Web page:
Elsie Austin’s passion for racial equality was in her DNA. Her parents taught at the Tuskegee Institute in Alabama, an African American educational establishment headed by Booker T. Washington. Even as a girl, Elsie was outspoken, incensed that a textbook failed to recognise any black people for their contribution to history.
“I was taught…that Africans worked iron before Europeans knew anything about it,” she announced to her class. “I was taught that they knew how to cast bronze in making statues and that they worked in gold and ivory so beautifully that the European nations came to their shores to buy their carvings and statues.”1 While her protest was met with barely suppressed snickering, Elsie was undeterred. “If there had been no protest,” she later said, “what ingrained prejudice and hostility would have been implanted in the minds of those children, and what humiliation and degradation would have been stamped upon us.”
Similarly, when she and seven other African American women students were admitted to the University of Cincinnati, they were warned to be inconspicuous and have low expectations. “That speech traumatized us,”2 Elsie remembered. The eight resolved to prove their worth, and by the end of the year each took home an honor.
Elsie was angry about prejudice—often justified by religion—towards race. She told her father she was not able to “believe anymore in these religions that are all separate, all fighting with each other, all enforcing prejudice against some group, and yet they say God is the father of all mankind.”3 George Austin knew something of the Bahaʼis, thought they had interesting views, and encouraged her to investigate this new Faith. Guided by Louis G. Gregory and Dorothy Baker, Elsie joined the Baha’i community in 1934.
And so began a life of firsts: Not only was she the first black woman to graduate from the University of Cincinnati’s Law School, she was the first black woman to serve as assistant attorney general in Ohio, and the first African American to be elected to the National Spiritual Assembly of the Baha’is of the United States.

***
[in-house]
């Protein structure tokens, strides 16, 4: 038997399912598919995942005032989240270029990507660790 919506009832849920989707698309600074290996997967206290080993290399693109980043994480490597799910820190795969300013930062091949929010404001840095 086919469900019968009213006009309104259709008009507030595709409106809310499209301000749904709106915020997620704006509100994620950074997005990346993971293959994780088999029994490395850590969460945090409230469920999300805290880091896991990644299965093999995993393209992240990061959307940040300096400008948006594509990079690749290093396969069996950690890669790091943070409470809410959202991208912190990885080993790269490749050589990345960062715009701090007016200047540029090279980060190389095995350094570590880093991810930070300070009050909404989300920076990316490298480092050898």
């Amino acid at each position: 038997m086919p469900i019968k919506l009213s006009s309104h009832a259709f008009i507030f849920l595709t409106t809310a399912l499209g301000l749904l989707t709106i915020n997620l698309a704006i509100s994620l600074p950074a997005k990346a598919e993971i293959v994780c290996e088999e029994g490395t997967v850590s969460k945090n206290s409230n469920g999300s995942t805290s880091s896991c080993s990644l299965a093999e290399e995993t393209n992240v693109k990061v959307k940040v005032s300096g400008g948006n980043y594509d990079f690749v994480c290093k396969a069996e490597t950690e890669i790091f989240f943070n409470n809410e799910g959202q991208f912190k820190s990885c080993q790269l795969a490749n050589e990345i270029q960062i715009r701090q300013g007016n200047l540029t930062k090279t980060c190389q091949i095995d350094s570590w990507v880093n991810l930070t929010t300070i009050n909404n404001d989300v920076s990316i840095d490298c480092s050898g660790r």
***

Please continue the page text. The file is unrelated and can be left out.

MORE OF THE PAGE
After returning from pilgrimage in February 1953—and having read the announcement of the forthcoming ten-year long international plan to take the Baha’i Teachings to countries it had not yet reached—Elsie, along with three other members of the National Spiritual Assembly, resigned to pioneer. Fortunately, her work granted her a year’s leave of absence.
Elsie’s destination was Tangier, Morocco, where she understood there were no other Baha’is. But, on her second night there, she was called to the hotel lobby when the receptionist informed her that “Mr. Baha’i” was there. Her visitor was Muhammad-Ali Jalali, who spoke no English; the two pioneers were only able to warmly greet each other with “Allah’u’Abha”. The following day he returned with Hussein Ardekani who fortunately, was able to communicate with Elsie in French. He explained that Jalali was forbidden by the police to stay in Tangier and that two other Baha’i friends had also been made to leave. Teaching the Baha’i Faith in Morocco was extremely difficult, and dangerous.